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WILMINGTON, NC (WWAY) — About this time every year students get ready for school. At Cape Fear Community College, registration is this week, and many students are looking for financial aid. For some, that aid will not be available.

The US Department of Education recently implemented what is known as program integrity rules. As a result a student’s eligibility for loans is limited based on time. That means a student can only get financial aid for 150 percent of the time that is normally allotted to complete a degree, certificate or diploma.

This was not good news for Brandon Eaton. The 28-year-old had been going to Cape Fear Community College on and off for the past couple of years. Now his financial aid is gone.

“They sent me an e-mail and said you’re no longer eligible for financial aid. Now you can’t get your tuition unless you try to file an appeal,” Eaton said. “They said the best thing they could do would be in 15 days give me some more information, but that’s well past when tuition is due and past the cut off for buying my books on credit. So either way I’m out a semester of school.”

CFCC Director of Financial Aid Jo-Ann Craig said the time away from school is never counted against a student in regards to this rule. She also said that the school has already processed more than 5,200 students for $21 million in federal Pell Grants. That is $3 million more than all of last year.

None of those statistics do much for Eaton who will miss at least a semester of school and without financial aid and cannot pay for a place to live for the time being.

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11 Comments on "FIRST ON 3: College student falls victim to federal loan changes"

2015 years 9 months ago

I’m actually the student about which this story was written. It has absolutely nothing to do with academic suspension, but the fact that Cape Fear did not let me know that they were changing their policy a few days before my tuition was due. My financial aid money had already posted over the summer and they actively took it away a few days ago. There were a lot of “closed doors” and “off the record” comments made yesterday by this business in which I was paying money to attend, on how this was only the beginning of the government cutting financial aid and so on. For the comment on how financial aid isn’t for living expenses… I wasn’t getting free federal money for living, I was getting a student LOAN, that I had to pay back with interest to cover my living expenses, so that I could take as many classes as possible and finish my degree as quickly as possible. As an added slap in the face I found out today I was only a few classes shy of being about to transfer out of there with an Associates Degree.

2015 years 9 months ago

There are still several ways that the military will pick up most or all of your college tuition in return for an eight-year obilgation. (Not all of that is active duty, either.)

You can actually EARN your tuition instead of hustling for fewer and fewer Pell grants.

The gravy train is drying up, friends. The money just isn’t there.

2015 years 9 months ago

as noted on several other posts, go join the Reserves; gain focus; serve your country; and get a nice check evey month for 2 days per week of activity and a couple of weeks during the summer.

Glad to know you’re an expert on this; sadly, you may want to check your sources. It has nothing to do with your age or being out of school for a period of time.

And here I thought I could enroll in the culinary cuisine and then have an island based reality show on the Food Channel.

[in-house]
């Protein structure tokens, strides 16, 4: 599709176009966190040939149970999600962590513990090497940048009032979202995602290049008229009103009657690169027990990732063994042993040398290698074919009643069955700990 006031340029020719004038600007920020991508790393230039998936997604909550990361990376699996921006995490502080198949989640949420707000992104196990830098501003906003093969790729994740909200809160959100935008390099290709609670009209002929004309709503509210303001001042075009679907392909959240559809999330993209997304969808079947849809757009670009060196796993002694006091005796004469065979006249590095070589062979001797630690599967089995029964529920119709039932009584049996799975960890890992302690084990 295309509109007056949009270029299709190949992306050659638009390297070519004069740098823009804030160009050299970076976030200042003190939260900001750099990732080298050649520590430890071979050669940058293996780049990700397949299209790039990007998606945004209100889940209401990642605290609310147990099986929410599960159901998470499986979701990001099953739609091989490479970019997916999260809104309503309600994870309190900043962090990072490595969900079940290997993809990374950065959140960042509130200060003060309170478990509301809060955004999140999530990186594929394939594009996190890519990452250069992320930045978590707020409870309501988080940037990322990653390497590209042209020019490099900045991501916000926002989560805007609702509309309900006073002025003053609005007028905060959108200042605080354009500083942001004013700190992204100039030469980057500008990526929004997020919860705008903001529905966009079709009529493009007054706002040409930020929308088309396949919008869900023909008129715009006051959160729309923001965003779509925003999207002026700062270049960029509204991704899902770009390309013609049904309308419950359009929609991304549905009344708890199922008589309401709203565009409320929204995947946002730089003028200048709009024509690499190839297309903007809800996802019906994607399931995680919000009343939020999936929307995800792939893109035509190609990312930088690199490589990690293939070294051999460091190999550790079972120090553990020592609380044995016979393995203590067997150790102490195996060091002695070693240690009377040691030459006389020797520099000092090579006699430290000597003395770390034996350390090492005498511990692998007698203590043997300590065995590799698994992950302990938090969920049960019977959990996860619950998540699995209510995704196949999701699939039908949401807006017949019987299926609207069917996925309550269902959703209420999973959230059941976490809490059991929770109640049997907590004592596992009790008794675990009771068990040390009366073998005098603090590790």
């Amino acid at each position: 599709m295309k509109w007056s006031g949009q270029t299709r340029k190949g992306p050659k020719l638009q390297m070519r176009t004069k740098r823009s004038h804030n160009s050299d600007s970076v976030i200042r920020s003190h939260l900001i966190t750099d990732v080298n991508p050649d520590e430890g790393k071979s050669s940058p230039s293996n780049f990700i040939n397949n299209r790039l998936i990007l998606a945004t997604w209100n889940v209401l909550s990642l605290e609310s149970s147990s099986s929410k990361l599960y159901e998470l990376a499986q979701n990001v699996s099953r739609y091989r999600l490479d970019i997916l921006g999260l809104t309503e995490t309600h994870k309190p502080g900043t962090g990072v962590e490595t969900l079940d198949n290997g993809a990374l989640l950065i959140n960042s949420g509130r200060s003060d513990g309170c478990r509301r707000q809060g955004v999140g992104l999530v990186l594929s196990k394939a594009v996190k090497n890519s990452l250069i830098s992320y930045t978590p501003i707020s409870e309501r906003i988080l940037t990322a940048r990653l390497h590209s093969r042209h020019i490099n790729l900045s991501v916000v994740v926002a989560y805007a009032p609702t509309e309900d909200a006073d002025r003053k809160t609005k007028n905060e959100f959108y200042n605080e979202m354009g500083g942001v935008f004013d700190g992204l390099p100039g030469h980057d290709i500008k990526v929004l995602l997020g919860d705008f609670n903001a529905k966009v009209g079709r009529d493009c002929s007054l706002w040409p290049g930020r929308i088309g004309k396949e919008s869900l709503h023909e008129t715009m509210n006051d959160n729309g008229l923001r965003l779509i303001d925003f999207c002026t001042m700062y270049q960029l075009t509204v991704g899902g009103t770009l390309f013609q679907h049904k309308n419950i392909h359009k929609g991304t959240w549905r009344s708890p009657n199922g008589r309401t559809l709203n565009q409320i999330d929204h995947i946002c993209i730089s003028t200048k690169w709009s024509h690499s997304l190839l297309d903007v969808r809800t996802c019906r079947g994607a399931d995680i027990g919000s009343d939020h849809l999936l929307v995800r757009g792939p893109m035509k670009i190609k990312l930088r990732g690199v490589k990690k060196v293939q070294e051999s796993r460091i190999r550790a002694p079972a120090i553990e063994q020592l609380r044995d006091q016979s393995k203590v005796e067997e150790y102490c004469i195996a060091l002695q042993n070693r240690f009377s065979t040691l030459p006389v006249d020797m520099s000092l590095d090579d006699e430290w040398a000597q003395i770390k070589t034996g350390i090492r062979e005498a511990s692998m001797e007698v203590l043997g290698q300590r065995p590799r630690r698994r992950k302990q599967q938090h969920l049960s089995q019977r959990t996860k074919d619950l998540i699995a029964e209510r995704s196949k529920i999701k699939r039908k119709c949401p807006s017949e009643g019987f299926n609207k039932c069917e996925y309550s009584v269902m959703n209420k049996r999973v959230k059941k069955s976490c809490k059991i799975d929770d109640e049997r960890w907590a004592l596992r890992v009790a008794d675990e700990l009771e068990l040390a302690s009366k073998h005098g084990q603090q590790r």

2015 years 9 months ago

is it Cape Fear’s fault? They don’t make the rules.

These programs do track you. Think you can change colleges and start anew? Guess again.

Quit trying to weasel out. The fact is you have used your eligibility; does not matter what your coursework is or how many times you’ve changed it.

If you do go back to school, try taking a reading comprehension course.

And as another posted, the gravy train has run out of gravy. There are no gaurantees other than the gauranteed rights to “…life, liberty, and the pursuit of happiness…”

Nothing in the Constitution or Bill of Rights about free education.

2015 years 9 months ago

Who said it had anything to do with my age or being out of school for a time? I used those to illustrate the point that I paid for most of my schooling out of pocket. My loan was taken away because I switched majors half a decade ago while I was still paying out of pocket and now that I wanted a fresh start I was dropped. It’s Cape Fear’s fault for just not letting us know this was possible. Furthermore I can switch colleges and get the same loan again. Finally if I was going to “serve my country” as you are assuming that I have in any way not, I would not join the reserves just to get a pay check.

2015 years 9 months ago

if you wait, even during the best economic times, until a few days before school starts to file for grants and aid, you’re too late.

You should be filing in the Spring for fall assistance; and now is the time to be filing for Spring assistance.

Some advisers would even tell you to begin your search as a Junior in High School for assistance in funding college on graduating from high school.

Of course another option is the Military Reserve program. Serve a few months of active duty on enlistment; serve a week-end a month and a couple of weeks during the summer, and you get a nice supplemental check along with the satisfaction of paying your own way and serving your country. That’s not criticism; merely an observation.

Had the 28 year old followed the Military Reserve option, who knows. He’d certainly have established a funding source for education. And perhaps have focused on education to the point he would be a graduate.

2015 years 9 months ago

apparently failed to mention he had changed majors from a business curriculum to art.